There is an interesting cultural note on the Purple Peruvian. In the country of Peru, a variety of unique purple potatoes are traded between communities or given as gifts.

Many of these varieties have never made it to the United States. So it’s exciting to consider what kinds of Purple Peruvian potatoes are out there that have never yet dazzled diners!

To find the Purple Peruvian near you, you’ll want to make a trip to your local farmer’s market or specialty grocery store. You’re unlikely to find this remarkable potato at your local supermarket given the relative rarity of this terrific tuber.

Swedish Peanut Fingerling

The Swedish Peanut Fingerling – hey, that’s a pretty cute name! It takes its title from its peanut shape and Swedish origins. It features a classic golden skin and dark yellow flesh. When it comes to flavor, you won’t be disappointed with the Swedish Peanut’s peanut-like flavor and waxy flesh

The Swedish Peanut fingerling variety is best used in soups and salads as well as by itself. It is also great as a roasted potato side dish at your next feast. They store well too. In case you decide to buy a whole bunch at your local farmer’s market.

You may have to go searching for this variety as they are less common than the others indicated previously. In fact, you may need to reach out to specific farms that grow this variety to secure your own purchase.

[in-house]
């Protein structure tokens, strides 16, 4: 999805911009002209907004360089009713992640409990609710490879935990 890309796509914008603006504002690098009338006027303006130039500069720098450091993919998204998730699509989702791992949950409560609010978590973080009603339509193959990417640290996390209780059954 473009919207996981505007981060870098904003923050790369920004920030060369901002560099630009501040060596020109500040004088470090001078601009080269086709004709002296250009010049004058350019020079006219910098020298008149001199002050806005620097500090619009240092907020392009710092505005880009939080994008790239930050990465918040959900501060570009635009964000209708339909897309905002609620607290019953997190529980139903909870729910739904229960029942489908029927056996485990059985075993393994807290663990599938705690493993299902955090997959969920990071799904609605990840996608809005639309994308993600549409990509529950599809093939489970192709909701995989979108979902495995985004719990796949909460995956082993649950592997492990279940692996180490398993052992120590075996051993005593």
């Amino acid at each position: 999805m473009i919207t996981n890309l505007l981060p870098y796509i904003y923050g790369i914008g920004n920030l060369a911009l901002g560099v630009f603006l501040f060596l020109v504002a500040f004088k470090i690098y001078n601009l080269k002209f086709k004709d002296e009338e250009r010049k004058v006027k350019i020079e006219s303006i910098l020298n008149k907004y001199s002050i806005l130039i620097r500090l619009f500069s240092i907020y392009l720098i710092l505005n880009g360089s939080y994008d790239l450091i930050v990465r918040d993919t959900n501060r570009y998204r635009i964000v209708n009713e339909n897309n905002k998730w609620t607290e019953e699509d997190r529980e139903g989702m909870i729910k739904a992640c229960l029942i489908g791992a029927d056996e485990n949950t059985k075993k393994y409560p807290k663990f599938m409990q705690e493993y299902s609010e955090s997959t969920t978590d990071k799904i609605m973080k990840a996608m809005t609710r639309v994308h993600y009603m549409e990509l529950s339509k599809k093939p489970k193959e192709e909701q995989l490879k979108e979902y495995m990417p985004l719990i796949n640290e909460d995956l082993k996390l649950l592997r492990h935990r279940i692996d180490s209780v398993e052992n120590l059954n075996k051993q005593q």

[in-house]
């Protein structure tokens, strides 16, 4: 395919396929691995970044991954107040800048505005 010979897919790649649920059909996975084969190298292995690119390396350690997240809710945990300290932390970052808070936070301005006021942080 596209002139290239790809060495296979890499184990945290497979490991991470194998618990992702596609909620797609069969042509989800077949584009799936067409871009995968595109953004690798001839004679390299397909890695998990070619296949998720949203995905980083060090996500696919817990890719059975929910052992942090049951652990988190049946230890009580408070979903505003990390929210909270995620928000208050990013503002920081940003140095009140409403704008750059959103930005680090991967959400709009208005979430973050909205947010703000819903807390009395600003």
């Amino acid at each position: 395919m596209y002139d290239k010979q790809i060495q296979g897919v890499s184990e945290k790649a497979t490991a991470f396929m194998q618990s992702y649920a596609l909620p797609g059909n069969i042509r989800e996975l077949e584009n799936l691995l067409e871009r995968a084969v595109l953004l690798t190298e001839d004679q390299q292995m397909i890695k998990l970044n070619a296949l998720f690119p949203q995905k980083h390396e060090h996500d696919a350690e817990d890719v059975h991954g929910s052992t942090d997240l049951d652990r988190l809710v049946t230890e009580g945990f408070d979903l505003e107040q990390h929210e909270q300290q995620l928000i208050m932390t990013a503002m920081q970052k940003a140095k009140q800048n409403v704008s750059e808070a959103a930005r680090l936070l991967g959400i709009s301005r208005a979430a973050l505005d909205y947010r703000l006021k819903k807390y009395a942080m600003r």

Additional Fingerling Potato Varieties

There are of course, many dozens of other Fingerling Potatoes available on the market today.

Here’s a list of some of the most common fingerling potatoes you’ll find out there on the market today:

  • Russian Banana: The Russian Banana features a buttery, nutty flavor.
  • Austrian Crescent: The Austrian Crescent potato features light yellow flesh and a hearty flavor.
  • La Ratte: Originally from Europe, La Ratte offers a buttery texture with hints of hazelnuts and chestnuts.
  • Purple Peruvian: As discussed previously, the Purple Peruvian potato offers a stunning exterior and interior with delicious flavor.
  • check-circleRuby Crescent: Knobbier than the Russian Banana, the Ruby Crescent potato features a pink skin and yellow flesh.

Other varieties are:

  • Chilean Red: Another stunning variety from South America: The Chilean Red Fingerling. They have dark red skin and pink flesh. These potatoes are dressed to impress.
  • Red Thumb: Bright red exterior and pink flesh give this potato a great presentation in many dishes.
  • French Fingerling: The French Fingerling features a yellow skin and red skin with a nutty flavor.
  • Purple Majesty: Another fantastic purple potato: The Purple Majesty. With a name like that, you’re right to expect that this variety has deep purple skin and flesh that looks like something from another world.
  • check-circleMarbles Fingerlings: These marbles are tinier versions of classic white, red and purple potatoes.
  • check-circlePeeWee Fingerlings: Another name for Marbles Fingerlings. These marbles are tinier versions of classic white, red and purple potatoes.

Featured image: CC0 Creative Commons, BlackRiv via https://pixabay.com.